Ignoring the nation’s poor: A political peril in 2012?
The campaign rhetoric and the media coverage of an election focused on our economy have largely overlooked a major national economic shift: the number of working families living under the poverty line grew by over 25% since 2007. A recent study found national media has devoted a mere 0.2% of its election coverage to the challenge of poverty.
Maybe candidates can look away from more working mothers bringing home checks that place their families below the poverty line or one job loss or medical bill away from financial disaster. Maybe they can brush aside the impact of public policy helping struggling families find better opportunity in reducing costs to taxpayers and the economy. But even if you can ignore all this, how can you ignore the politics?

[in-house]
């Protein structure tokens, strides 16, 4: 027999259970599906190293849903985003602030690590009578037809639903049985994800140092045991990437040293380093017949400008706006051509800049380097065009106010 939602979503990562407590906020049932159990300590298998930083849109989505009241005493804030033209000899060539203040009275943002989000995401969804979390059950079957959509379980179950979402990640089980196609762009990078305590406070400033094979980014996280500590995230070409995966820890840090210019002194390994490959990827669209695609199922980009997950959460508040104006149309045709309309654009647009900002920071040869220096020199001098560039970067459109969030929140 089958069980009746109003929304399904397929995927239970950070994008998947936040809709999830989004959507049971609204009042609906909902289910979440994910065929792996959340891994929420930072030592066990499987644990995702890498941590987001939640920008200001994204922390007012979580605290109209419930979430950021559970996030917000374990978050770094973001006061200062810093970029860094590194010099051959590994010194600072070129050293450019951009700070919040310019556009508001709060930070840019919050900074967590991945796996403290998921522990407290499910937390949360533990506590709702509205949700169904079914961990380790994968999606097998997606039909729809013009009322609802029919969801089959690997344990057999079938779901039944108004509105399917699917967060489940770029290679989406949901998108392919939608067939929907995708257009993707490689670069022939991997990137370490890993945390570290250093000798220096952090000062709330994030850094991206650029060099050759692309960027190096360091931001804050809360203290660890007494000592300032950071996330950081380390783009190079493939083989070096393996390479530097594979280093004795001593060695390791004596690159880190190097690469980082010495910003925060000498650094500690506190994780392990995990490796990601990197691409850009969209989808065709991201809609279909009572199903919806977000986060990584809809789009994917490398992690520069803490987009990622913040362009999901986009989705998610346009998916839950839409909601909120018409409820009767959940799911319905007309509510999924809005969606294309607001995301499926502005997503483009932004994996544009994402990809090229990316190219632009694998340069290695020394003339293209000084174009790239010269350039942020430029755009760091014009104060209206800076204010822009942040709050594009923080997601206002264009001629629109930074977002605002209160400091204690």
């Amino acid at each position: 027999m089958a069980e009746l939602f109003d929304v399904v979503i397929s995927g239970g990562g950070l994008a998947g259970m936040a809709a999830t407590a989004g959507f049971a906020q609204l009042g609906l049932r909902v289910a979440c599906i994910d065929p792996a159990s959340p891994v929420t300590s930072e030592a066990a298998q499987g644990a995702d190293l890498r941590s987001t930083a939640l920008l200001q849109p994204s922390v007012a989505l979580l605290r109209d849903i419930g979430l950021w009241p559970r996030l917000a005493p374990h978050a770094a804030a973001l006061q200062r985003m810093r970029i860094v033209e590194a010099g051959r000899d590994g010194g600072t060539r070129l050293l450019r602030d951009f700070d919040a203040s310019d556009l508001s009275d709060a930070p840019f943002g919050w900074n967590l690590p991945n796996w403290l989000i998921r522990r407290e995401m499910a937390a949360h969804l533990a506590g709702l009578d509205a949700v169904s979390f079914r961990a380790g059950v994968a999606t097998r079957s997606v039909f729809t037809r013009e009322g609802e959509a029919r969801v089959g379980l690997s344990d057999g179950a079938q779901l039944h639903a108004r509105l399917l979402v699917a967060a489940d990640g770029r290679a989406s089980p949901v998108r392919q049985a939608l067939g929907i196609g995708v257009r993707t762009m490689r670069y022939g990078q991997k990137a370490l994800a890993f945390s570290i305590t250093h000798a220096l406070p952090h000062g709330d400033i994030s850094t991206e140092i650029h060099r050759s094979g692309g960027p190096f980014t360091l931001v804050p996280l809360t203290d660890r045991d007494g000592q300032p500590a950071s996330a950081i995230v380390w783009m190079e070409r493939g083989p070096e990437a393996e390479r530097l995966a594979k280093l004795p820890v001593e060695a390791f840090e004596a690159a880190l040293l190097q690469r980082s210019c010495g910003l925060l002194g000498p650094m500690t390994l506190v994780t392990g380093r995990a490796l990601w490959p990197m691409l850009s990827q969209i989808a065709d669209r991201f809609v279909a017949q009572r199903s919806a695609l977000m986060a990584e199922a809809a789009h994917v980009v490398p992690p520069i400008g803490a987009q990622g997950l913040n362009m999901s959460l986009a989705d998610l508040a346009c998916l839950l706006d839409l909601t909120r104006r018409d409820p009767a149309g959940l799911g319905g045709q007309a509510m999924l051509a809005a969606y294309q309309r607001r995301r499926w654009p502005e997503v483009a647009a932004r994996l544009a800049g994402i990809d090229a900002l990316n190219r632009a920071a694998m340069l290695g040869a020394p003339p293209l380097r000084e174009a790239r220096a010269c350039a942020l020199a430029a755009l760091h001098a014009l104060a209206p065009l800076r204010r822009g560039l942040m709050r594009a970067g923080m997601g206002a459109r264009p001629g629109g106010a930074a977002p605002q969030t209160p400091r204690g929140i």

In order to elevate this discussion, Oxfam America has worked to support a groundbreaking documentary, “The Line,” which shines a light on the reality of poverty in America, and especially the working poor. We helped feature Ronnie Duplessis, an oysterman from Davant, LA, who tells his heartbreaking story of the struggle to survive after the BP spill. And we’re partnering with Sojourners, World Vision, Bread for the World, and other organizations to help bring this topic into the presidential campaign.